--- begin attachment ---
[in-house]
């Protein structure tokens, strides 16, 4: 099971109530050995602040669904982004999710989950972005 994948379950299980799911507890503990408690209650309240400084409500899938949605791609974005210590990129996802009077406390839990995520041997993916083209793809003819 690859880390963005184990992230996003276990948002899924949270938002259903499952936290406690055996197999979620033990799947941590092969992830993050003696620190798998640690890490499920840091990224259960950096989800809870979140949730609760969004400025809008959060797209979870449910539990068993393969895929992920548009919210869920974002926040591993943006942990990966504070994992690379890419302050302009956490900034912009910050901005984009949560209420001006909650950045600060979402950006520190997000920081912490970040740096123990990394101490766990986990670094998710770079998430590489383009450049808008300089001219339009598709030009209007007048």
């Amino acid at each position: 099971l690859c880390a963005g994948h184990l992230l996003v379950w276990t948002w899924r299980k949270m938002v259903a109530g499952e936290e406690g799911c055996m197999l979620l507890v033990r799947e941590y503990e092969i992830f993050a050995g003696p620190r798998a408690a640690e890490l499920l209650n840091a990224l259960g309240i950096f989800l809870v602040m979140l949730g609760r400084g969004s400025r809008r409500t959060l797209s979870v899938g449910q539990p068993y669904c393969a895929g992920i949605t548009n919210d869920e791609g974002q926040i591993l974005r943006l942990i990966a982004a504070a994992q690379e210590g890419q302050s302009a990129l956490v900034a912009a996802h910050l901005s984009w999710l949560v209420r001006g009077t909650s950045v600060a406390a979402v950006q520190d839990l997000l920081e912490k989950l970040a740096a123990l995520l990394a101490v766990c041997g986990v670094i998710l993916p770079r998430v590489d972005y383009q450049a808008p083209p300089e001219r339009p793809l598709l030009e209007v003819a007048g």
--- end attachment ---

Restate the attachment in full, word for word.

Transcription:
[in-house]
């Protein structure tokens, strides 16, 4: 099971109530050995602040669904982004999710989950972005 994948379950299980799911507890503990408690209650309240400084409500899938949605791609974005210590990129996802009077406390839990995520041997993916083209793809003819 690859880390963005184990992230996003276990948002899924949270938002259903499952936290406690055996197999979620033990799947941590092969992830993050003696620190798998640690890490499920840091990224259960950096989800809870979140949730609760969004400025809008959060797209979870449910539990068993393969895929992920548009919210869920974002926040591993943006942990990966504070994992690379890419302050302009956490900034912009910050901005984009949560209420001006909650950045600060979402950006520190997000920081912490970040740096123990990394101490766990986990670094998710770079998430590489383009450049808008300089001219339009598709030009209007007048």
């Amino acid at each position: 099971l690859c880390a963005g994948h184990l992230l996003v379950w276990t948002w899924r299980k949270m938002v259903a109530g499952e936290e406690g799911c055996m197999l979620l507890v033990r799947e941590y503990e092969i992830f993050a050995g003696p620190r798998a408690a640690e890490l499920l209650n840091a990224l259960g309240i950096f989800l809870v602040m979140l949730g609760r400084g969004s400025r809008r409500t959060l797209s979870v899938g449910q539990p068993y669904c393969a895929g992920i949605t548009n919210d869920e791609g974002q926040i591993l974005r943006l942990i990966a982004a504070a994992q690379e210590g890419q302050s302009a990129l956490v900034a912009a996802h910050l901005s984009w999710l949560v209420r001006g009077t909650s950045v600060a406390a979402v950006q520190d839990l997000l920081e912490k989950l970040a740096a123990l995520l990394a101490v766990c041997g986990v670094i998710l993916p770079r998430v590489d972005y383009q450049a808008p083209p300089e001219r339009p793809l598709l030009e209007v003819a007048g």